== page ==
Archive for the ‘travel’ Category

This installment of art dealing in the Baltics is already winding to a close, and soon I’ll be making my way around the British Isles and down to the Mediterranean for the remainder of my contract. The weeks have flown by and afternoons dragging deep on hookahs in St. Petersburg have begun to blend seamlessly into early mornings of bratwurst and beer in Germany. The hazy stream of memory may have something to do with the nature of my relaxation in certain ports, but after endless days in the trenches of art dealing, few things can return a man to sanity like empty glasses at tables full of friends.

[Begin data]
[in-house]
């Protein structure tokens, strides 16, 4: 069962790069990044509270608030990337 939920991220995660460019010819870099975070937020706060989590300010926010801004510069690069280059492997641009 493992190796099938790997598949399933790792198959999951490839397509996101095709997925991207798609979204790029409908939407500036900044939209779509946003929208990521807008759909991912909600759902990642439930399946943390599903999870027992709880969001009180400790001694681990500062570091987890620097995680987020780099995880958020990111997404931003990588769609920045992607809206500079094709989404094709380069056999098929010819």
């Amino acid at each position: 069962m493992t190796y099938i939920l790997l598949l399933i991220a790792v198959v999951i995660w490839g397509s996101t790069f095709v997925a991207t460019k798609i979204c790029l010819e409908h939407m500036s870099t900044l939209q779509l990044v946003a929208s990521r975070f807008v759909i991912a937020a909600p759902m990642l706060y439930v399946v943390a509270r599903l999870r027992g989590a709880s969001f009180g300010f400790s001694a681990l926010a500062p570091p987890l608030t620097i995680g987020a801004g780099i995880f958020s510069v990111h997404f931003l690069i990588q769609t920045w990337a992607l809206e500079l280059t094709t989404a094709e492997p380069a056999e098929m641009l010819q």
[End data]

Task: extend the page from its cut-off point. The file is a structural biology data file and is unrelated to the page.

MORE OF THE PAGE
This season has been quite different from last year, particularly given my position and responsibilities onboard. Last summer, I had a team with me that could split up tasks, and a Gallery Director that could handle the logistics. All I had to do was delegate and show up to give seminars. Now I am moving art at 7am, running full gallery hours every evening, and changing the art on the walls on an almost daily basis. Suffice to say, my time is far from free, so getting off the ship in the ports of call has actually become a novelty. It used to be that the moment I finished work, I would rush off the ship, perhaps because the prospect of going back into my prison cell of a cabin was decidedly unattractive, but now, I finish lugging art around for hours and the most interesting thing to me is the top of my pillow. Am I getting old? Or am I just beginning to take waking up in a new country every day for granted? I don’t want it to be either, frankly, because turning 24 is hardly a “milestone” birthday, and becoming jaded after only two years at sea is a premature emotion that has no real solution except early retirement. Every cruise I meet people with real lives who are occupying the nooks and crannies of the Regent Voyager as a diversion from that existence they’ve left behind for a short while. But for me, this has become my life, days and weeks and months passing with the same regularity as they would in a flat in London or my old house in Chicago. This has become normal. It has become difficult to imagine two months on land as anything more than a vacation. The problem is that I have heard from countless seamen that once the oceans become home and land becomes a foreign idea, it is time to make your exit. The question that looms before me is this, where would I go? What would I do? Although being an art dealer is far from my true passion in life, it results in a steady paycheck and life experience that would be impossible in any other profession. Obviously, that shouldn’t be the motivating factor behind my decisions, but every time I watch the news I continue to hear about the flagging job market and the hangover of the recession that has not yet receded. There are not too many things encouraging me to return to a life of permanence and dry land. I don’t think it is normal to be oblivious to which day of the week it is, but this life does afford me a type of stability that I may not find back in the states. Realistically, what would I actually do? Use my three year old English and Biology degrees to slip my way into some entry level position doing god knows what god knows where? I think not.